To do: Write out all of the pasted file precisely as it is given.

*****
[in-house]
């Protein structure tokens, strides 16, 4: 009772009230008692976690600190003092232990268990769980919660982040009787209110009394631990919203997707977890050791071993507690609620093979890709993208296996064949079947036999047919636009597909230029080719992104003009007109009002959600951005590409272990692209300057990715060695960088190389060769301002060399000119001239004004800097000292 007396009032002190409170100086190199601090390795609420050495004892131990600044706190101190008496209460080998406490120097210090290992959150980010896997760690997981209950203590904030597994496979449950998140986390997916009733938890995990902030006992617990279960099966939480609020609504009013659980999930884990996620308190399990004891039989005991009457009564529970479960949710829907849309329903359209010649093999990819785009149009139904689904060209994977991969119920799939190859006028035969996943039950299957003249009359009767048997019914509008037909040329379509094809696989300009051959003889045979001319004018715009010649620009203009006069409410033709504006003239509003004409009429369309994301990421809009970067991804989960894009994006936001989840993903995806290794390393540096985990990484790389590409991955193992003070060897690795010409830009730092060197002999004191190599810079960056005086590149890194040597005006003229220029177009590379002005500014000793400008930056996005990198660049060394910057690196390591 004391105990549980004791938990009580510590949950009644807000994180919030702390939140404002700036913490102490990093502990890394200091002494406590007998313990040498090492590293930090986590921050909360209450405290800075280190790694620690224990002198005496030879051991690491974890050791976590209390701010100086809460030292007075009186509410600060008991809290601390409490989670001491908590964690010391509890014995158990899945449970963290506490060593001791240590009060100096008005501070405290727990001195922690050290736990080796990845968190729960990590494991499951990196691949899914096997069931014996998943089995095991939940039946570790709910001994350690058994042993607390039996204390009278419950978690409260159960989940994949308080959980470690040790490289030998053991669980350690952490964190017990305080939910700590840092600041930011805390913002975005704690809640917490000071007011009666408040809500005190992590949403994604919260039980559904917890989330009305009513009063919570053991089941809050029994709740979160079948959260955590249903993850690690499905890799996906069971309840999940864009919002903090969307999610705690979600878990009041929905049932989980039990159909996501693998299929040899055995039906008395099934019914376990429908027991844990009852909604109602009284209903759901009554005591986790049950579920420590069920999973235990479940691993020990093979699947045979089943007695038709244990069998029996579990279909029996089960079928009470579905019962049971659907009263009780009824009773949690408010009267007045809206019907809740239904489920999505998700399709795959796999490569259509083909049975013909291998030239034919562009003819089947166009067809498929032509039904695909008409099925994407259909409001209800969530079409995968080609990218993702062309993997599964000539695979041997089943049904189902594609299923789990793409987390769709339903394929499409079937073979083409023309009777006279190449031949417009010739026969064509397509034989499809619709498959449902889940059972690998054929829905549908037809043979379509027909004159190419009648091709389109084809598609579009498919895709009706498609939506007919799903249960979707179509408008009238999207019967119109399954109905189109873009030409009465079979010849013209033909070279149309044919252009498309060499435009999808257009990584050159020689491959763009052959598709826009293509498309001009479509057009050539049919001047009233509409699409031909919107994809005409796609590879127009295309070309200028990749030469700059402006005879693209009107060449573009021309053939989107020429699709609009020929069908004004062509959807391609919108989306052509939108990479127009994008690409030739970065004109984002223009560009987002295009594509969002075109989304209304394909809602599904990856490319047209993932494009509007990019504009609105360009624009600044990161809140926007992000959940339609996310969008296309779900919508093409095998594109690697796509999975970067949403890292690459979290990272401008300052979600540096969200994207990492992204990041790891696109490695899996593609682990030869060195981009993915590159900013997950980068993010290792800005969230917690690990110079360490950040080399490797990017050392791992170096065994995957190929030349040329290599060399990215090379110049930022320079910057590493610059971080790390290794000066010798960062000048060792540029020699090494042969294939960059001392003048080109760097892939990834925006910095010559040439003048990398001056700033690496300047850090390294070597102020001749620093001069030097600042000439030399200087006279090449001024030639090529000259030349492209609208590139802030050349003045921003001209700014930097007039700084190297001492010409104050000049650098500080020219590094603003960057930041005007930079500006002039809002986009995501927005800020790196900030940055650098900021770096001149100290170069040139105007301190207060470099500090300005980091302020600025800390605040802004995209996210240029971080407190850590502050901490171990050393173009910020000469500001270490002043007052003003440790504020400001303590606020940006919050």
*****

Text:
[in-house]
């Protein structure tokens, strides 16, 4: 009772009230008692976690600190003092232990268990769980919660982040009787209110009394631990919203997707977890050791071993507690609620093979890709993208296996064949079947036999047919636009597909230029080719992104003009007109009002959600951005590409272990692209300057990715060695960088190389060769301002060399000119001239004004800097000292 007396009032002190409170100086190199601090390795609420050495004892131990600044706190101190008496209460080998406490120097210090290992959150980010896997760690997981209950203590904030597994496979449950998140986390997916009733938890995990902030006992617990279960099966939480609020609504009013659980999930884990996620308190399990004891039989005991009457009564529970479960949710829907849309329903359209010649093999990819785009149009139904689904060209994977991969119920799939190859006028035969996943039950299957003249009359009767048997019914509008037909040329379509094809696989300009051959003889045979001319004018715009010649620009203009006069409410033709504006003239509003004409009429369309994301990421809009970067991804989960894009994006936001989840993903995806290794390393540096985990990484790389590409991955193992003070060897690795010409830009730092060197002999004191190599810079960056005086590149890194040597005006003229220029177009590379002005500014000793400008930056996005990198660049060394910057690196390591 004391105990549980004791938990009580510590949950009644807000994180919030702390939140404002700036913490102490990093502990890394200091002494406590007998313990040498090492590293930090986590921050909360209450405290800075280190790694620690224990002198005496030879051991690491974890050791976590209390701010100086809460030292007075009186509410600060008991809290601390409490989670001491908590964690010391509890014995158990899945449970963290506490060593001791240590009060100096008005501070405290727990001195922690050290736990080796990845968190729960990590494991499951990196691949899914096997069931014996998943089995095991939940039946570790709910001994350690058994042993607390039996204390009278419950978690409260159960989940994949308080959980470690040790490289030998053991669980350690952490964190017990305080939910700590840092600041930011805390913002975005704690809640917490000071007011009666408040809500005190992590949403994604919260039980559904917890989330009305009513009063919570053991089941809050029994709740979160079948959260955590249903993850690690499905890799996906069971309840999940864009919002903090969307999610705690979600878990009041929905049932989980039990159909996501693998299929040899055995039906008395099934019914376990429908027991844990009852909604109602009284209903759901009554005591986790049950579920420590069920999973235990479940691993020990093979699947045979089943007695038709244990069998029996579990279909029996089960079928009470579905019962049971659907009263009780009824009773949690408010009267007045809206019907809740239904489920999505998700399709795959796999490569259509083909049975013909291998030239034919562009003819089947166009067809498929032509039904695909008409099925994407259909409001209800969530079409995968080609990218993702062309993997599964000539695979041997089943049904189902594609299923789990793409987390769709339903394929499409079937073979083409023309009777006279190449031949417009010739026969064509397509034989499809619709498959449902889940059972690998054929829905549908037809043979379509027909004159190419009648091709389109084809598609579009498919895709009706498609939506007919799903249960979707179509408008009238999207019967119109399954109905189109873009030409009465079979010849013209033909070279149309044919252009498309060499435009999808257009990584050159020689491959763009052959598709826009293509498309001009479509057009050539049919001047009233509409699409031909919107994809005409796609590879127009295309070309200028990749030469700059402006005879693209009107060449573009021309053939989107020429699709609009020929069908004004062509959807391609919108989306052509939108990479127009994008690409030739970065004109984002223009560009987002295009594509969002075109989304209304394909809602599904990856490319047209993932494009509007990019504009609105360009624009600044990161809140926007992000959940339609996310969008296309779900919508093409095998594109690697796509999975970067949403890292690459979290990272401008300052979600540096969200994207990492992204990041790891696109490695899996593609682990030869060195981009993915590159900013997950980068993010290792800005969230917690690990110079360490950040080399490797990017050392791992170096065994995957190929030349040329290599060399990215090379110049930022320079910057590493610059971080790390290794000066010798960062000048060792540029020699090494042969294939960059001392003048080109760097892939990834925006910095010559040439003048990398001056700033690496300047850090390294070597102020001749620093001069030097600042000439030399200087006279090449001024030639090529000259030349492209609208590139802030050349003045921003001209700014930097007039700084190297001492010409104050000049650098500080020219590094603003960057930041005007930079500006002039809002986009995501927005800020790196900030940055650098900021770096001149100290170069040139105007301190207060470099500090300005980091302020600025800390605040802004995209996210240029971080407190850590502050901490171990050393173009910020000469500001270490002043007052003003440790504020400001303590606020940006919050």